Ming dynasty women sought various types of medical treatment when they became ill. Women from the upper classes who could afford to do so often consulted orthodox "Confucian" or literati doctors, usually in the privacy of their own homes; women from the lower rungs of society often turned to folk medicine as well as various "superstitious" practices for relief. For women from all levels of society, whether monastic or lay, Buddhist medicine often offered an important medical alternative. While Buddhist temples and Buddhist monk-doctors offered medicinal help, often free of charge, the main reason that Buddhist medicine was such an attractive alternative is that it placed a much greater emphasis on the mental and karmic origins of illness. This in turn allowed for the possibility of cultivating an unwavering trust in the Buddhas and Bodhisattvas and engaging in religious practices (such as keeping a vegetarian diet or sutra-chanting) to purify the mind, and in so doing either cure the illness, or at least make the suffering more bearable. For many women, whether monastic or lay, poor and wealthy, and especially for those suffering from seemingly incurable illnesses, this view of illness offered a viable explanation for their illnesses, which for many helped alleviate their distress. Even more importantly, it offered women the opportunity to actively participate in their own self-treatment by engaging in religious practices of various kinds.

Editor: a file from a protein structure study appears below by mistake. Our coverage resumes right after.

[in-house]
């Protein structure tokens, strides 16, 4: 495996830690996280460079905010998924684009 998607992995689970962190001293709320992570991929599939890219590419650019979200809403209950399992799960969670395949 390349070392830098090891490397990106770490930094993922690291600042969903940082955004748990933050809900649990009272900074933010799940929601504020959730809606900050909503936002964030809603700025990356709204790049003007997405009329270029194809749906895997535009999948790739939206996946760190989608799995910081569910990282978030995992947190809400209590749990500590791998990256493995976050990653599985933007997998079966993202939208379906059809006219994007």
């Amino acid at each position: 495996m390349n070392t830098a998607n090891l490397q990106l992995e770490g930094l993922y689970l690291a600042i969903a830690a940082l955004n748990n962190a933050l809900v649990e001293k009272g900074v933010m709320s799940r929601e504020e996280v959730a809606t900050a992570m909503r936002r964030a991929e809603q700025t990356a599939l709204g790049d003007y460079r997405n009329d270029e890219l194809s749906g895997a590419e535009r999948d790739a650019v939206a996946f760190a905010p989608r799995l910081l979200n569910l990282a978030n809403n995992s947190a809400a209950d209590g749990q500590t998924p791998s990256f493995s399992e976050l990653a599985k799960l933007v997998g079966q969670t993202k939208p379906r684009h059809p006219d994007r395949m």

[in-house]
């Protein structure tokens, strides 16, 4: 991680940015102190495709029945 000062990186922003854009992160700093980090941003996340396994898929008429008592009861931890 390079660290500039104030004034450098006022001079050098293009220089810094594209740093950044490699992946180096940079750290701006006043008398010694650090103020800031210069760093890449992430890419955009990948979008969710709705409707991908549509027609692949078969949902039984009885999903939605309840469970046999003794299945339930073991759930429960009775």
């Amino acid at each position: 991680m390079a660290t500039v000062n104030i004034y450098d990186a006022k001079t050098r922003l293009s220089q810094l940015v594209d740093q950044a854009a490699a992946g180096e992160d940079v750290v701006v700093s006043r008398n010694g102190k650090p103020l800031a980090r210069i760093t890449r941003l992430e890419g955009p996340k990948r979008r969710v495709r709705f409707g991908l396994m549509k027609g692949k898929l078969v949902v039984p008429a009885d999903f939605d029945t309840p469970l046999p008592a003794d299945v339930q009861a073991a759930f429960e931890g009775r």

All Science Journal Classification (ASJC) codes
- Gender Studies
- Cultural Studies
- Arts and Humanities (miscellaneous)
- Literature and Literary Theory